Under (eye) pressure Can exercise lower glaucoma risk
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As the Glaucoma Research Foundation notes, about three million Americans have glaucoma, but only about half of them know it. That’s because there may not be any symptoms to notice until the disease starts to cause noticeable vision loss. Glaucoma is caused by high eye pressure, so I’m always interested in ways to help patients lower this pressure and, therefore, lower their risk for the disease.

As it turns out, exercise can lower eye pressure, particularly for patients at severe risk for glaucoma or who have already been diagnosed with the condition. But how you exercise is as important as whether you exercise when it comes to this risk, because some forms of exercise actually can increase your eye pressure.

Exercises that can lower the risk of glaucoma

We’ve known for years of exercise’s role in maintaining a healthy weight, lowering the risk of heart disease and many other aspects of a healthy life. As it turns out, certain forms of exercise actually can lower your risk of developing glaucoma as well.

In particular, I’m talking about low-impact aerobic exercise. This kind of exercise involves moderately raising your heart rate for 20 to 30 minutes at a time. Aerobic exercise can lower your blood pressure, as well as eye pressure, in addition to increasing the blood flow to the eyes. All of these factors can lower your risk of glaucoma and lower the risk of vision loss in people who have glaucoma in the long run. 

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There are many forms of aerobic exercise. Just a few examples include:

  • Going for a walk
  • Jogging on a treadmill or outside
  • Riding a bike (stationary or outdoor)
  • Swimming
  • Taking a Zumba class
  • Using an elliptical machine

The key is to find activities you enjoy and that you’ll stick with. This increases the likelihood that you’ll keep exercising over the long term and continue to get the benefits.

Exercises that can raise the risk of glaucoma

Not every form of exercise is good for the eyes, however. Exercise that involves straining or bearing down (anaerobic exercise) has the exact opposite effect. People who engage in anaerobic exercise may hold their breath temporarily while they’re straining, and this too can raise eye pressure and further increase the risk of developing glaucoma or worsening vision loss in people who have the disease.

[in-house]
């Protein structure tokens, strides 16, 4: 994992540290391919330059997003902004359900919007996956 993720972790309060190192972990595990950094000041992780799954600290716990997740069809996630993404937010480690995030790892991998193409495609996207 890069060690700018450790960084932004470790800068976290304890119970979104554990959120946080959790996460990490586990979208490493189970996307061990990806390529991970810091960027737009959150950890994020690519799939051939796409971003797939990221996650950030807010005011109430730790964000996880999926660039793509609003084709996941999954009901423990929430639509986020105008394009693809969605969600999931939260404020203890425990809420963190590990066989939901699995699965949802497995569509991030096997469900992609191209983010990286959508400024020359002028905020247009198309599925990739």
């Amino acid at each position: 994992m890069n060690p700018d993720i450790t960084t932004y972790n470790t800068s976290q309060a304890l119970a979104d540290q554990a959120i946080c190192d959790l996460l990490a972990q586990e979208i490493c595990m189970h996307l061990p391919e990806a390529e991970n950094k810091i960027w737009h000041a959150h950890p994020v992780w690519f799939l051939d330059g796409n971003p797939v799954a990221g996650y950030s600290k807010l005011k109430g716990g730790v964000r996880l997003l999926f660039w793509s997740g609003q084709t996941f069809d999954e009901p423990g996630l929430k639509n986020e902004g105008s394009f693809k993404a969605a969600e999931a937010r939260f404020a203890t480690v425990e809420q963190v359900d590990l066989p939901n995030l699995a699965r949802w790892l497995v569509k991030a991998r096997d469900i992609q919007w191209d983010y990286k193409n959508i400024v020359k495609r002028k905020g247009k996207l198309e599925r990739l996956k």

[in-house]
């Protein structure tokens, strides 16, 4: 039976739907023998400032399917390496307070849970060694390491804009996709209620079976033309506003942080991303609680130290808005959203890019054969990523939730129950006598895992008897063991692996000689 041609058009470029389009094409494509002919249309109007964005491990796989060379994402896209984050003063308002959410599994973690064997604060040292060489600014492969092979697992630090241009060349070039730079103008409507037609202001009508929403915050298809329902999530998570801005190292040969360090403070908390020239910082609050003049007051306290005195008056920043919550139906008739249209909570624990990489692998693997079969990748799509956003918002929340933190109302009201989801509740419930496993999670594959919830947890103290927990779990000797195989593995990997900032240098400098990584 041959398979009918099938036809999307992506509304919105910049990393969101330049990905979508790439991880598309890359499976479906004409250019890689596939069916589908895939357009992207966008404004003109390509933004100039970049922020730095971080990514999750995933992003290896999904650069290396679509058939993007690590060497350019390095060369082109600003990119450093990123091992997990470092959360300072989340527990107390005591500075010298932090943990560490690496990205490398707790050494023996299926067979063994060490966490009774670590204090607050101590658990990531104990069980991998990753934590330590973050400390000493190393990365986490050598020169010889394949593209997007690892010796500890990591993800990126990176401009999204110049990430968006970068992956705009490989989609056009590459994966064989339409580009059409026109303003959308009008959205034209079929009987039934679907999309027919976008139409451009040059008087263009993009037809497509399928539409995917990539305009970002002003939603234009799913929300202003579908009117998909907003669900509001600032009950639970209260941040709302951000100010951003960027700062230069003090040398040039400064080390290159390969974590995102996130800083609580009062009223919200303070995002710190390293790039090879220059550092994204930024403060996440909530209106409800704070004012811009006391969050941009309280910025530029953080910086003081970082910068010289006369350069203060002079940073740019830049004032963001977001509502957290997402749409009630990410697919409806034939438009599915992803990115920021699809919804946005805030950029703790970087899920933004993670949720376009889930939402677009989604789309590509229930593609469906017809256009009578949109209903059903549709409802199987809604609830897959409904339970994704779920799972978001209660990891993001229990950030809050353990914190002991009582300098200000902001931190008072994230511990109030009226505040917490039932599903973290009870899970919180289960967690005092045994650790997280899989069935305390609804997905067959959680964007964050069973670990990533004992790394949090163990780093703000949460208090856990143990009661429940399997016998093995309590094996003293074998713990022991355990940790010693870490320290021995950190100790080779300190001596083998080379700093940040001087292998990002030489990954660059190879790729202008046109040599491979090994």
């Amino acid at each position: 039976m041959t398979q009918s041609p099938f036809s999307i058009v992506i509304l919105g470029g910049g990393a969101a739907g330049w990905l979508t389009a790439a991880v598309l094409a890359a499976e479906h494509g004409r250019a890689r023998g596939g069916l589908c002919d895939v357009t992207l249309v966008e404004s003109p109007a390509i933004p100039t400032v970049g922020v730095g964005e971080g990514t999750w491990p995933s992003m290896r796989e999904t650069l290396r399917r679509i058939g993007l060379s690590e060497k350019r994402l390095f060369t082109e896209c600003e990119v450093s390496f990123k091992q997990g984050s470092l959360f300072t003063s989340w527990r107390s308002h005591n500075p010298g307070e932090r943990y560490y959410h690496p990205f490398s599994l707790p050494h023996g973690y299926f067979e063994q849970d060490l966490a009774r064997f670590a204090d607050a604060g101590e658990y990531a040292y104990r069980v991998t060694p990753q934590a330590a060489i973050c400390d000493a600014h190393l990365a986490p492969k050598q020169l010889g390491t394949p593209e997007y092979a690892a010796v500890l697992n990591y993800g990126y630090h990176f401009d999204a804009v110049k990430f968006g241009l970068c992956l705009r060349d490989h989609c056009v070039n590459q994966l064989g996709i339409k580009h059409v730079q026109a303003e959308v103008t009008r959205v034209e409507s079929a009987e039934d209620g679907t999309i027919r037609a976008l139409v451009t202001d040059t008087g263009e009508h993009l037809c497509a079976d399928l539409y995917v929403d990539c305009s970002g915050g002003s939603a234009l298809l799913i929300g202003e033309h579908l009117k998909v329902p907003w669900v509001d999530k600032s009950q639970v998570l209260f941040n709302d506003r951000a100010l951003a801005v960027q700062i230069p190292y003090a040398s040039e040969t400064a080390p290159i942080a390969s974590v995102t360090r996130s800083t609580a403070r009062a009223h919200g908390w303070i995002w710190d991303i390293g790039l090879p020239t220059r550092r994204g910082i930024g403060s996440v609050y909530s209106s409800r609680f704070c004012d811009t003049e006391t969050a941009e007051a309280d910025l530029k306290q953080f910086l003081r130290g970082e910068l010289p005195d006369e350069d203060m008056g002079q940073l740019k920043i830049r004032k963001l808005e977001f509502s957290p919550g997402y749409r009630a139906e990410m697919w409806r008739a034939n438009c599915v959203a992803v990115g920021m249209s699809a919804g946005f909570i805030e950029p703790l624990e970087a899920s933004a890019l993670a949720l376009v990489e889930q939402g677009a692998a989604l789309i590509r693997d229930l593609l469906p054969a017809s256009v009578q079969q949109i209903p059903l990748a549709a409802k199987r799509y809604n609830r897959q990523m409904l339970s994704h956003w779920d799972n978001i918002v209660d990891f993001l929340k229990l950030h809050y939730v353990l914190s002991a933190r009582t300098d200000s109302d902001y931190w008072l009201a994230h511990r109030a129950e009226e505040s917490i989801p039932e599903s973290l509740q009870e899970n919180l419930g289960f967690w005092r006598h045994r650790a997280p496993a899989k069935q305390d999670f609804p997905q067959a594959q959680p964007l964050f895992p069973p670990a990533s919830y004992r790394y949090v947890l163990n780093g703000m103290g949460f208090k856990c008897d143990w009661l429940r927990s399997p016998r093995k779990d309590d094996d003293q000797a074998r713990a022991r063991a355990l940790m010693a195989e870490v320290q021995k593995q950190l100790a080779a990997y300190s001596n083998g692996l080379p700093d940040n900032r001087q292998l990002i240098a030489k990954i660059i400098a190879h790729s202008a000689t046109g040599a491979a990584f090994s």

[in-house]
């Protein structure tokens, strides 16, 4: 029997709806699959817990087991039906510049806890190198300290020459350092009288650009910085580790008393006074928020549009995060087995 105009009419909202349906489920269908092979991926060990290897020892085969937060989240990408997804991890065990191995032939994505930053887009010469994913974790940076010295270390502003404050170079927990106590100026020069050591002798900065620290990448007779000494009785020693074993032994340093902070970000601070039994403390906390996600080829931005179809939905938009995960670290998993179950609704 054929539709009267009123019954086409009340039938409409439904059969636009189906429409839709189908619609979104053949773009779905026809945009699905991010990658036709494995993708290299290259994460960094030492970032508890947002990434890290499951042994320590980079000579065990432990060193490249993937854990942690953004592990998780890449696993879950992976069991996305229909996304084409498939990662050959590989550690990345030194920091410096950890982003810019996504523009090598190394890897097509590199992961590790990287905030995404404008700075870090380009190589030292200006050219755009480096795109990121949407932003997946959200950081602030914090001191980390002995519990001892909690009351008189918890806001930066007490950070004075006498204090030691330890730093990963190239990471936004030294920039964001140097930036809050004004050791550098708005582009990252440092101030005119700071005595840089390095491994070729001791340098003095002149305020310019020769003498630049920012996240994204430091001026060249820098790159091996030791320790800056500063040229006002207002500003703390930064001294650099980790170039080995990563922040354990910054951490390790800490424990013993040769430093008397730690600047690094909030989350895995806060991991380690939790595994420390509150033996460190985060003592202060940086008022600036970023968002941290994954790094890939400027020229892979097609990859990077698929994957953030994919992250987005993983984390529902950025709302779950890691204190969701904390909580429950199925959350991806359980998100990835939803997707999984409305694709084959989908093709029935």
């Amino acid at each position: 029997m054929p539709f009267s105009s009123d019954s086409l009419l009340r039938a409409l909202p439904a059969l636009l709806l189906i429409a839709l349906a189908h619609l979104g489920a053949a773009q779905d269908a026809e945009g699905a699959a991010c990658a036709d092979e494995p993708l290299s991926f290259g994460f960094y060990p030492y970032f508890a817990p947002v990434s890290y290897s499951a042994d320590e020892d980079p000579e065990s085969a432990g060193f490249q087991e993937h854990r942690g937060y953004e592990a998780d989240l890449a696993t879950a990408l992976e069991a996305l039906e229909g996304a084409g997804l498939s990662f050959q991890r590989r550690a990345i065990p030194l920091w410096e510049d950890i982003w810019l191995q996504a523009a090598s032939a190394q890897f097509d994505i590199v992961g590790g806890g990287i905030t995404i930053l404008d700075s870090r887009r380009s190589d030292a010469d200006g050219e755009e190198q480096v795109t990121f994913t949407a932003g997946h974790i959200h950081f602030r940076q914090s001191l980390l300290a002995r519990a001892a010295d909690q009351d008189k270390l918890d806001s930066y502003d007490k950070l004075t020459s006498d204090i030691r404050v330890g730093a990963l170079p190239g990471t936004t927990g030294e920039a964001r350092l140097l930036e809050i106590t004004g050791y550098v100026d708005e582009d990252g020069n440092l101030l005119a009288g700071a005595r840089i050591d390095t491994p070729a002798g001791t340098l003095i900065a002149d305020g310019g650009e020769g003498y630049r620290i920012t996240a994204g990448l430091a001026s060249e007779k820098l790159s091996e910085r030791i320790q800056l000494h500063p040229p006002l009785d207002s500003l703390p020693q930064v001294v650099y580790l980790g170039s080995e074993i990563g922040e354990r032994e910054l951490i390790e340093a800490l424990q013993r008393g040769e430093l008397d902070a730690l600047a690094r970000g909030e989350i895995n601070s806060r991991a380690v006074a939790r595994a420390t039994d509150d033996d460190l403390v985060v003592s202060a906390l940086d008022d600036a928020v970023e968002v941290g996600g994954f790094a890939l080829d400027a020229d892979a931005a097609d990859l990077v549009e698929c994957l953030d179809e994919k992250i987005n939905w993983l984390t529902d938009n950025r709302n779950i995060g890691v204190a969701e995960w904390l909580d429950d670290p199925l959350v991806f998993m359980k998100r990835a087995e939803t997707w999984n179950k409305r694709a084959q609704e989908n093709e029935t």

Examples of anaerobic exercise can include:

  • Situps and pullups
  • Sprinting while running, biking or swimming
  • Weightlifting, particularly powerlifting and bench presses

Other types of exercise can raise the pressure inside the eyes as well, including inverted situps, crunches and squats. Many of these are done on an inversion table, which rotates the legs above the head, increasing eye pressure. Several yoga poses also incorporate inversion, such as:

  • Dolphin pose
  • Downward-facing dog pose
  • Forearm balance
  • Handstands, headstands and shoulderstands
  • Wall T-stands

Tips for reducing your eye pressure and glaucoma risk

For someone with only mild risk of glaucoma, a round of situps or the occasional yoga inversion isn’t something to be terribly concerned about. But for someone at higher risk or who’s been diagnosed with glaucoma, it’s worth taking some steps to reduce eye pressure and avoid unnecessary risks.

There are plenty of exercises available in many disciplines that avoid this increased risk. Particularly for those in yoga classes, I encourage people who have glaucoma to ask their instructors or fitness professionals about possible alternatives to inverted exercises.

Exercise is important across the board for developing and maintaining a healthy lifestyle. And while it might not be obvious, the eyes benefit from regular exercise just like every other part of the body. If you’re at risk for glaucoma, the right kind of exercise can be an important part of managing that risk over the long term.

Request an appointment with one of our ophthalmologists to evaluate your risk for glaucoma.

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